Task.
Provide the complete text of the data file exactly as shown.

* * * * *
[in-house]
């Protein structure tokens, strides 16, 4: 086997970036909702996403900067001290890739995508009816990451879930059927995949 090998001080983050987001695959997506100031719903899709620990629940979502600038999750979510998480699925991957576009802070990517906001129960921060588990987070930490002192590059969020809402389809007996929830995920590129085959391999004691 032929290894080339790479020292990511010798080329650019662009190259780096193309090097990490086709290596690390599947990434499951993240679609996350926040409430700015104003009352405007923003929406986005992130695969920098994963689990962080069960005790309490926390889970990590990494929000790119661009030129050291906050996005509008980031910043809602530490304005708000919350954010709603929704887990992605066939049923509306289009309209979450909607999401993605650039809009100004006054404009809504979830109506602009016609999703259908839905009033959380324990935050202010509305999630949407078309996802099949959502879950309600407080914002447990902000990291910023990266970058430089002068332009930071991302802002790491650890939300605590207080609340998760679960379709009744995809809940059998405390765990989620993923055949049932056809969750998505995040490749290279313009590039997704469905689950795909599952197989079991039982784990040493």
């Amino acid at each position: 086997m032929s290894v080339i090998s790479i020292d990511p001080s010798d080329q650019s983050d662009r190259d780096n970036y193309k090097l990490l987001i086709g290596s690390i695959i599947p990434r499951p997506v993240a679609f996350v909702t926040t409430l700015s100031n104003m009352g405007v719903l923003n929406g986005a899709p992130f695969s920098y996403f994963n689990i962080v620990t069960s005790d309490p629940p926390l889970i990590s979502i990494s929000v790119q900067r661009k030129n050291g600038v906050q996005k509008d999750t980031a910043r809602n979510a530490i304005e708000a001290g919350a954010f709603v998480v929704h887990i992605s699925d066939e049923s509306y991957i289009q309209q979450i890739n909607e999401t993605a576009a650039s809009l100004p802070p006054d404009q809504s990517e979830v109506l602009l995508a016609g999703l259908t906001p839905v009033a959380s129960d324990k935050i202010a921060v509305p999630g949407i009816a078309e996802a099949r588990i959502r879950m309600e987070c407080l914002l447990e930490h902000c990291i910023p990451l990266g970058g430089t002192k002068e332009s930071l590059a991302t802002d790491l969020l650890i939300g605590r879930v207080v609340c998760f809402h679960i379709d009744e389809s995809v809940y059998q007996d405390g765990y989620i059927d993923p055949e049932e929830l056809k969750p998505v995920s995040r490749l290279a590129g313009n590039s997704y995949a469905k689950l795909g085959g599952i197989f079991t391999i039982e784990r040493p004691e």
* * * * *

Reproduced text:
[in-house]
């Protein structure tokens, strides 16, 4: 086997970036909702996403900067001290890739995508009816990451879930059927995949 090998001080983050987001695959997506100031719903899709620990629940979502600038999750979510998480699925991957576009802070990517906001129960921060588990987070930490002192590059969020809402389809007996929830995920590129085959391999004691 032929290894080339790479020292990511010798080329650019662009190259780096193309090097990490086709290596690390599947990434499951993240679609996350926040409430700015104003009352405007923003929406986005992130695969920098994963689990962080069960005790309490926390889970990590990494929000790119661009030129050291906050996005509008980031910043809602530490304005708000919350954010709603929704887990992605066939049923509306289009309209979450909607999401993605650039809009100004006054404009809504979830109506602009016609999703259908839905009033959380324990935050202010509305999630949407078309996802099949959502879950309600407080914002447990902000990291910023990266970058430089002068332009930071991302802002790491650890939300605590207080609340998760679960379709009744995809809940059998405390765990989620993923055949049932056809969750998505995040490749290279313009590039997704469905689950795909599952197989079991039982784990040493």
């Amino acid at each position: 086997m032929s290894v080339i090998s790479i020292d990511p001080s010798d080329q650019s983050d662009r190259d780096n970036y193309k090097l990490l987001i086709g290596s690390i695959i599947p990434r499951p997506v993240a679609f996350v909702t926040t409430l700015s100031n104003m009352g405007v719903l923003n929406g986005a899709p992130f695969s920098y996403f994963n689990i962080v620990t069960s005790d309490p629940p926390l889970i990590s979502i990494s929000v790119q900067r661009k030129n050291g600038v906050q996005k509008d999750t980031a910043r809602n979510a530490i304005e708000a001290g919350a954010f709603v998480v929704h887990i992605s699925d066939e049923s509306y991957i289009q309209q979450i890739n909607e999401t993605a576009a650039s809009l100004p802070p006054d404009q809504s990517e979830v109506l602009l995508a016609g999703l259908t906001p839905v009033a959380s129960d324990k935050i202010a921060v509305p999630g949407i009816a078309e996802a099949r588990i959502r879950m309600e987070c407080l914002l447990e930490h902000c990291i910023p990451l990266g970058g430089t002192k002068e332009s930071l590059a991302t802002d790491l969020l650890i939300g605590r879930v207080v609340c998760f809402h679960i379709d009744e389809s995809v809940y059998q007996d405390g765990y989620i059927d993923p055949e049932e929830l056809k969750p998505v995920s995040r490749l290279a590129g313009n590039s997704y995949a469905k689950l795909g085959g599952i197989f079991t391999i039982e784990r040493p004691e």